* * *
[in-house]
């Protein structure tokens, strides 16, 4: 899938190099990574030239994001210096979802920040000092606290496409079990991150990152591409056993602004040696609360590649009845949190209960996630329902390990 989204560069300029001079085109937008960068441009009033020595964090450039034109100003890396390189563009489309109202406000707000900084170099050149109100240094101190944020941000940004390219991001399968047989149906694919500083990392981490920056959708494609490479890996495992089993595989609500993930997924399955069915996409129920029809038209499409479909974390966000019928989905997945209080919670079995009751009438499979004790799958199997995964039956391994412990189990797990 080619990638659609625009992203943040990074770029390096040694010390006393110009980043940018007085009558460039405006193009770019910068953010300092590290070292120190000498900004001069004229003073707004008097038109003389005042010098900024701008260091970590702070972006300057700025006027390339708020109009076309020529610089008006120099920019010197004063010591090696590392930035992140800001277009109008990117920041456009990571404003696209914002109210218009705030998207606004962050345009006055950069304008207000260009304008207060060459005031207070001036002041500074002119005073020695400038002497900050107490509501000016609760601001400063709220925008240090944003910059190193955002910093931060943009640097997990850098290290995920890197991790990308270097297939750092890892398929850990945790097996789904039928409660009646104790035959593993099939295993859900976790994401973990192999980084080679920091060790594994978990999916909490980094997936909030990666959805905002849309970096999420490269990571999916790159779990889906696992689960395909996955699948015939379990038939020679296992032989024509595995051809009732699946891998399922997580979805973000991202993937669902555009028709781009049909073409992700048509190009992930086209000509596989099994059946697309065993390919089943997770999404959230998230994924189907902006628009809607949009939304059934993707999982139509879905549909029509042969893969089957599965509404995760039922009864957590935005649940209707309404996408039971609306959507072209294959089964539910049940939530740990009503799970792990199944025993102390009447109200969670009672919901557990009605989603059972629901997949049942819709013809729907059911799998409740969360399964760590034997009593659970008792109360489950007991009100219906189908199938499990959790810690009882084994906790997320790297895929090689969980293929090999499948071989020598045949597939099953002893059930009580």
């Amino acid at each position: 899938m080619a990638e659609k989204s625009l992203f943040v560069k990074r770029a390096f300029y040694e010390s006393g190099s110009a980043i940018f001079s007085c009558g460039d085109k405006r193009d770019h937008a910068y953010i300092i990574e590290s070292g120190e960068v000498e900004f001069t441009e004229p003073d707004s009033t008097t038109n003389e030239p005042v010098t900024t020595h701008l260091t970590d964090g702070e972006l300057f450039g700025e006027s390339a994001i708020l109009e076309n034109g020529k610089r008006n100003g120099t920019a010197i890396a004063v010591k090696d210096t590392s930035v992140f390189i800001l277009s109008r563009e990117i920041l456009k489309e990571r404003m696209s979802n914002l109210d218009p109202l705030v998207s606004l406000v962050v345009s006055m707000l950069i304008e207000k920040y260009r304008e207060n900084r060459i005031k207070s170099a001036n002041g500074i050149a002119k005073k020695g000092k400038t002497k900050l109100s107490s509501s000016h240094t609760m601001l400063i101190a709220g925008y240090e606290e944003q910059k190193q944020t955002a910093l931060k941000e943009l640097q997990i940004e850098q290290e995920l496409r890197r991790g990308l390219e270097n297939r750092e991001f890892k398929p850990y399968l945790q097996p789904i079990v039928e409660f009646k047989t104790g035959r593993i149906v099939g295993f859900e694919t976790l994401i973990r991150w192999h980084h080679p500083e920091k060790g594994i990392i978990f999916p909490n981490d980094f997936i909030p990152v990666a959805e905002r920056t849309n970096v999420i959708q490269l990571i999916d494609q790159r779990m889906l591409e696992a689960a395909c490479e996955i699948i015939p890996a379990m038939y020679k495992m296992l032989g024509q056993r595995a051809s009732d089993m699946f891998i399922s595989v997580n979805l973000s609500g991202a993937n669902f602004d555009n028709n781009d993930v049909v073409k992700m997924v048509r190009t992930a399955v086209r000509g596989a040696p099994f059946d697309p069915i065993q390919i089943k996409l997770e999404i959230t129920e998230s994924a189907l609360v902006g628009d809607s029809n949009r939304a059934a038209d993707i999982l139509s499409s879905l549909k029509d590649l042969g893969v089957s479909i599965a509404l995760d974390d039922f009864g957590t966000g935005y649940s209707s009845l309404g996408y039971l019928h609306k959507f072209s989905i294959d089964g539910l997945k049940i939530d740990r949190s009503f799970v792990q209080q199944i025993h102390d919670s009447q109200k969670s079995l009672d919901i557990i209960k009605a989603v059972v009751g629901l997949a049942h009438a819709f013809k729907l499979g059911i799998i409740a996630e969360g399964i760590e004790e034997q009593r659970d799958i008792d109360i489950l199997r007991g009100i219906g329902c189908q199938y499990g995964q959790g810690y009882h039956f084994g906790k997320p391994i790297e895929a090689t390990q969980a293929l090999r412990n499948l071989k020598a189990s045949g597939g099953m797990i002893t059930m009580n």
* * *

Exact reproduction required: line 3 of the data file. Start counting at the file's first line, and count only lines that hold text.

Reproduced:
């Amino acid at each position: 899938m080619a990638e659609k989204s625009l992203f943040v560069k990074r770029a390096f300029y040694e010390s006393g190099s110009a980043i940018f001079s007085c009558g460039d085109k405006r193009d770019h937008a910068y953010i300092i990574e590290s070292g120190e960068v000498e900004f001069t441009e004229p003073d707004s009033t008097t038109n003389e030239p005042v010098t900024t020595h701008l260091t970590d964090g702070e972006l300057f450039g700025e006027s390339a994001i708020l109009e076309n034109g020529k610089r008006n100003g120099t920019a010197i890396a004063v010591k090696d210096t590392s930035v992140f390189i800001l277009s109008r563009e990117i920041l456009k489309e990571r404003m696209s979802n914002l109210d218009p109202l705030v998207s606004l406000v962050v345009s006055m707000l950069i304008e207000k920040y260009r304008e207060n900084r060459i005031k207070s170099a001036n002041g500074i050149a002119k005073k020695g000092k400038t002497k900050l109100s107490s509501s000016h240094t609760m601001l400063i101190a709220g925008y240090e606290e944003q910059k190193q944020t955002a910093l931060k941000e943009l640097q997990i940004e850098q290290e995920l496409r890197r991790g990308l390219e270097n297939r750092e991001f890892k398929p850990y399968l945790q097996p789904i079990v039928e409660f009646k047989t104790g035959r593993i149906v099939g295993f859900e694919t976790l994401i973990r991150w192999h980084h080679p500083e920091k060790g594994i990392i978990f999916p909490n981490d980094f997936i909030p990152v990666a959805e905002r920056t849309n970096v999420i959708q490269l990571i999916d494609q790159r779990m889906l591409e696992a689960a395909c490479e996955i699948i015939p890996a379990m038939y020679k495992m296992l032989g024509q056993r595995a051809s009732d089993m699946f891998i399922s595989v997580n979805l973000s609500g991202a993937n669902f602004d555009n028709n781009d993930v049909v073409k992700m997924v048509r190009t992930a399955v086209r000509g596989a040696p099994f059946d697309p069915i065993q390919i089943k996409l997770e999404i959230t129920e998230s994924a189907l609360v902006g628009d809607s029809n949009r939304a059934a038209d993707i999982l139509s499409s879905l549909k029509d590649l042969g893969v089957s479909i599965a509404l995760d974390d039922f009864g957590t966000g935005y649940s209707s009845l309404g996408y039971l019928h609306k959507f072209s989905i294959d089964g539910l997945k049940i939530d740990r949190s009503f799970v792990q209080q199944i025993h102390d919670s009447q109200k969670s079995l009672d919901i557990i209960k009605a989603v059972v009751g629901l997949a049942h009438a819709f013809k729907l499979g059911i799998i409740a996630e969360g399964i760590e004790e034997q009593r659970d799958i008792d109360i489950l199997r007991g009100i219906g329902c189908q199938y499990g995964q959790g810690y009882h039956f084994g906790k997320p391994i790297e895929a090689t390990q969980a293929l090999r412990n499948l071989k020598a189990s045949g597939g099953m797990i002893t059930m009580n």